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Rare complication of peptic ulcer disease
  1. Ahthavan Narendren,
  2. Andrew H Tsoi,
  3. Afia Iqbal,
  4. Simon Glance
  1. Department of Gastroenterology, Northern Health, Epping, Victoria, Australia
  1. Correspondence to Dr Ahthavan Narendren, Department of Gastroenterology, Northern Health, Epping, Victoria, 3076, Australia; ahthavan6{at}

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Clinical presentation

A 79-year-old man was brought to the emergency department following a 2-week history of epigastric discomfort and a 4-day history of melaena and presyncope. His medical history was significant for hypertension, haemorrhagic strokes, peptic ulcer disease (PUD), previous Helicobacter pylori infection, chronic kidney disease, peripheral vascular disease and cognitive impairment. On examination, the patient was haemodynamically stable and afebrile, with tenderness elicited in his epigastrium and right upper quadrant. Laboratory results demonstrated a haemoglobin level of 93 g/L, white cell count of 9.9×109/L, urea of 28.4 mmol/L, creatinine of 109 µmol/L and estimated glomerular filtration rate of 55 mL/min/1.73 m2. His liver function tests (LFTs) were deranged with an aspartate transaminase of 374 U/L, alanine transaminase of 422 U/L, gamma-glutamyltransferase of 302 U/L, alkaline phosphatase of 507 U/L and bilirubin of 9 µmol/L.

An oesophagogastroduodenoscopy (OGD) revealed a large ulcer in the duodenal bulb and an adherent clot that was removed without any active bleeding or visible vessels noted (figure 1A). There was a central round opening approximately 2–3 mm in diameter seen within the superior aspect of the ulcer. A CT of the abdomen and pelvis showed the presence of pneumobilia (figure 1D) and a CT cholangiogram revealed biliary contrast within the mid-common bile duct communicating with a duodenal ulcer (figure 1E).

Figure 1

(A, B) Endoscopic views seen during oesophagogastroduodenoscopy. (C) Endoscopic view seen during over-the-scope-clip application. (D) CT of abdomen and pelvis demonstrating the presence of pneumobilia (arrow). (E) CT cholangiogram demonstrating communication between the mid-common bile duct and a duodenal ulcer (arrow).


What is the diagnosis?


The features are consistent with the diagnosis of a choledochoduodenal fistula (CDF). A CDF is a rare abnormal connection between the common bile duct and the duodenum, and represents 8.6% of biliary-enteric fistulas.1 2 While 74% of CDFs are caused by a complication of cholelithiasis and/or choledocholithiasis, only 3% of CDFs are caused by PUD.3 Since the first case of a CDF caused by a duodenal ulcer described by Long in 1840, there has been a paucity of published cases.4 A CDF is a rare complication seen in less than 0.6% of patients operated on for duodenal ulcers.5 While there are no established guidelines on the management of CDF, it has been noted that most CDF diagnosed incidentally and caused by PUD can be managed conservatively with the use of proton pump inhibition (PPI) and the eradication of H. pylori.1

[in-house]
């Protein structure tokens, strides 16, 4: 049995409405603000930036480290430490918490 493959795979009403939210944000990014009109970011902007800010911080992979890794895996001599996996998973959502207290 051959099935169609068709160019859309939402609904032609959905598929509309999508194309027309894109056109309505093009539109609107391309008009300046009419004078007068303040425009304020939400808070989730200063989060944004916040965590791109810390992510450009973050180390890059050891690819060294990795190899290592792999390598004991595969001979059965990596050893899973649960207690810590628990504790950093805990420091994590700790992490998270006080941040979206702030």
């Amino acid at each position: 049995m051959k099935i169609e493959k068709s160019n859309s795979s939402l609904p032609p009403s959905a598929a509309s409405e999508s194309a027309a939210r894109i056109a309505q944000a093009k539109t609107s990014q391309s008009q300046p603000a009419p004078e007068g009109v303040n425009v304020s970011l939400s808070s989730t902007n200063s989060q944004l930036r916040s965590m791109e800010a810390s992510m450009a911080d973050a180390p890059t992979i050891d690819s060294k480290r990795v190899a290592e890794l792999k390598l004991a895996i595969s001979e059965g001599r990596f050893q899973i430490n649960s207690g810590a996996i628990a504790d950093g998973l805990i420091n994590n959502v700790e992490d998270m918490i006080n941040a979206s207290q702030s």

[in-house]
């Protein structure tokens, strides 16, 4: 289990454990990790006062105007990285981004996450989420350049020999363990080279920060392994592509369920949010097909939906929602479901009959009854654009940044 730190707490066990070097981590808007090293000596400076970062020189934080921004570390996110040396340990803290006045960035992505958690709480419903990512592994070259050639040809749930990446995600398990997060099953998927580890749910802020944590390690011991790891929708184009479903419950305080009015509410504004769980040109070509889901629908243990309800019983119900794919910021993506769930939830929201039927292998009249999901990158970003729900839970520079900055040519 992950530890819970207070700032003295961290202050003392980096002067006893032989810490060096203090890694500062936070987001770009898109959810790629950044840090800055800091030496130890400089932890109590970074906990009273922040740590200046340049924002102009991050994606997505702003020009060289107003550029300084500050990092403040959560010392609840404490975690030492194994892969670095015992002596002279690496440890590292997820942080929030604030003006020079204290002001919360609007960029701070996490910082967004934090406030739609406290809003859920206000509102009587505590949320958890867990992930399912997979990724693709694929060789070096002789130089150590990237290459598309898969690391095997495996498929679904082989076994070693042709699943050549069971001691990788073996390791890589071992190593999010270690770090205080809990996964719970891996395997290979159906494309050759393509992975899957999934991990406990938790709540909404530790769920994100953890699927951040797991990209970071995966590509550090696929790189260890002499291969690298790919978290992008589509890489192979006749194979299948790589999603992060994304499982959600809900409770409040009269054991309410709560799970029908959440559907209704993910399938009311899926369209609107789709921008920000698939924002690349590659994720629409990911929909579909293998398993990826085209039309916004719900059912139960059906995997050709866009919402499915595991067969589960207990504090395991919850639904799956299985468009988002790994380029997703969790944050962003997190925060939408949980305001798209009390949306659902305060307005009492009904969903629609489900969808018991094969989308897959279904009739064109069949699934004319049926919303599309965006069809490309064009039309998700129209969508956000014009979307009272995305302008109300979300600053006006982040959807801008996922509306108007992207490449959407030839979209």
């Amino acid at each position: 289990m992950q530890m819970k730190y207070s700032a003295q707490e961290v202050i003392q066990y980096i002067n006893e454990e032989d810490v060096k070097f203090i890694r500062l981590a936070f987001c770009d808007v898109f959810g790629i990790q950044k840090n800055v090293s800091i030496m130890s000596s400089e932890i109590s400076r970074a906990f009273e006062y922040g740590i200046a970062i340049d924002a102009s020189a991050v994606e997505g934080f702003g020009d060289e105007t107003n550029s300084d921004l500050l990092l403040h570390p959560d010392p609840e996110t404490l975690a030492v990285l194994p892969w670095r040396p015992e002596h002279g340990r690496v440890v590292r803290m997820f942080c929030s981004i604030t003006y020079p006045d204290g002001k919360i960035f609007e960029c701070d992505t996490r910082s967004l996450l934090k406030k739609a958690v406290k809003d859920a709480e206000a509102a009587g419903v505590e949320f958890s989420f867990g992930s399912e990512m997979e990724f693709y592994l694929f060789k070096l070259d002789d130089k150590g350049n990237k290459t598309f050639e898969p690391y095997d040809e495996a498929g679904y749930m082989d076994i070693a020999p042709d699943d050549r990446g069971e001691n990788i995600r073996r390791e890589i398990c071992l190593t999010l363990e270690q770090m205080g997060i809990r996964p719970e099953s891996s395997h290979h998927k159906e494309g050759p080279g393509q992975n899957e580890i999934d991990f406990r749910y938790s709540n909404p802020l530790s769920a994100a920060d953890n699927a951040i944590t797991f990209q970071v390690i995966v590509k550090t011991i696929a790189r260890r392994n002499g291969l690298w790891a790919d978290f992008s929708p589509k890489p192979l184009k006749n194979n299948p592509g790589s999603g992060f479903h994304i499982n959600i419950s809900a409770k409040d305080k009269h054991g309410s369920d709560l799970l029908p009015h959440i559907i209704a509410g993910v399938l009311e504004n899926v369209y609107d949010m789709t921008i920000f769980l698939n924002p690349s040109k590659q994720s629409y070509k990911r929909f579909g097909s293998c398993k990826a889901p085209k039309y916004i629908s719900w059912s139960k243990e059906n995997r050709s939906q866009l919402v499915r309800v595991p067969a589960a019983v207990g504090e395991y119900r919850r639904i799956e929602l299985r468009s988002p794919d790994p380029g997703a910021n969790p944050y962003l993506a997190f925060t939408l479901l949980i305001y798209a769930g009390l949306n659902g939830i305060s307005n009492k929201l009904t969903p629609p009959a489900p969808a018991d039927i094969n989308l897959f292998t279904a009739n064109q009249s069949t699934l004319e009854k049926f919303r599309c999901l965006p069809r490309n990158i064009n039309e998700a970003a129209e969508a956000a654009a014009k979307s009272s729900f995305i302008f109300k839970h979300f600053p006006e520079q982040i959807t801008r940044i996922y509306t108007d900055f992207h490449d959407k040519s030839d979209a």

An attempt to close the CDF with a single through-the-scope-clip during the first OGD was unsuccessful due to underlying fibrosis at the base of the ulcer (figure 1B). As this patient had recurrent episodes of gastrointestinal bleeding from his duodenal ulcer, a multimodal approach to achieve haemostasis was undertaken, including endoscopic therapy (epinephrine injection, gold probe therapy and over-the-scope clip (figure 1C)) and radiologically guided arterial embolisation. The CDF was not closed. The patient was then managed, in consultation with the hepatopancreatobiliary surgical team, with intravenous PPI and empirical H. pylori eradication therapy. This patient was reviewed 6 weeks postdischarge and was well with improved LFTs and no abdominal pain or overt bleeding. Unfortunately, the patient had died following an intracerebral haemorrhage a few months post-review and a repeat OGD and repeat H. pylori testing were unable to be performed.

Despite CDF being a rare complication of penetrating PUD, clinicians should remain vigilant of such complications and be mindful of the fact that incidentally found CDFs can be managed conservatively with PPI and H. pylori eradication.

Ethics statements

Patient consent for publication


The authors would like to acknowledge Dr Farhan Ahmed, Consultant Radiologist at Northern Health, Epping, Victoria, Australia.



  • Contributors AN reviewed the literature and drafted the initial manuscript. AHT, AI and SG reviewed the literature and provided critical revision of the manuscript. SG provided overall supervision of the manuscript. All authors agreed to the final version of the manuscript.

  • Funding The authors have not declared a specific grant for this research from any funding agency in the public, commercial or not-for-profit sectors.

  • Competing interests None declared.

  • Provenance and peer review Not commissioned; internally peer reviewed.